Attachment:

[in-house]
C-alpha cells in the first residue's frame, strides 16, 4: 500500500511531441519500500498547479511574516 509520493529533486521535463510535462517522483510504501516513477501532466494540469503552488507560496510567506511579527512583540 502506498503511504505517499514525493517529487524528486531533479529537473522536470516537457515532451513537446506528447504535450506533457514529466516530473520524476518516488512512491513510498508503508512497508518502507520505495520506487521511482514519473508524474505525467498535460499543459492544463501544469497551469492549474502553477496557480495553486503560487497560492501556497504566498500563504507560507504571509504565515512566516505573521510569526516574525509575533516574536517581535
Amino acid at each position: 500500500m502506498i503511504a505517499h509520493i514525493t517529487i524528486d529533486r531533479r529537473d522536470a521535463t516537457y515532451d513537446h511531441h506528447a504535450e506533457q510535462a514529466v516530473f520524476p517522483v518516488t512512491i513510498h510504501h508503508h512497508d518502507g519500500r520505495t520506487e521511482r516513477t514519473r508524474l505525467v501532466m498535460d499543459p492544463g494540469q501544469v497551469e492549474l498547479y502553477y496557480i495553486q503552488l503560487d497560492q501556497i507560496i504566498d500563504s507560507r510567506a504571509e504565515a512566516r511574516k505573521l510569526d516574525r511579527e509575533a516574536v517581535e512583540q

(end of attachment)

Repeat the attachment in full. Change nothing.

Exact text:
[in-house]
C-alpha cells in the first residue's frame, strides 16, 4: 500500500511531441519500500498547479511574516 509520493529533486521535463510535462517522483510504501516513477501532466494540469503552488507560496510567506511579527512583540 502506498503511504505517499514525493517529487524528486531533479529537473522536470516537457515532451513537446506528447504535450506533457514529466516530473520524476518516488512512491513510498508503508512497508518502507520505495520506487521511482514519473508524474505525467498535460499543459492544463501544469497551469492549474502553477496557480495553486503560487497560492501556497504566498500563504507560507504571509504565515512566516505573521510569526516574525509575533516574536517581535
Amino acid at each position: 500500500m502506498i503511504a505517499h509520493i514525493t517529487i524528486d529533486r531533479r529537473d522536470a521535463t516537457y515532451d513537446h511531441h506528447a504535450e506533457q510535462a514529466v516530473f520524476p517522483v518516488t512512491i513510498h510504501h508503508h512497508d518502507g519500500r520505495t520506487e521511482r516513477t514519473r508524474l505525467v501532466m498535460d499543459p492544463g494540469q501544469v497551469e492549474l498547479y502553477y496557480i495553486q503552488l503560487d497560492q501556497i507560496i504566498d500563504s507560507r510567506a504571509e504565515a512566516r511574516k505573521l510569526d516574525r511579527e509575533a516574536v517581535e512583540q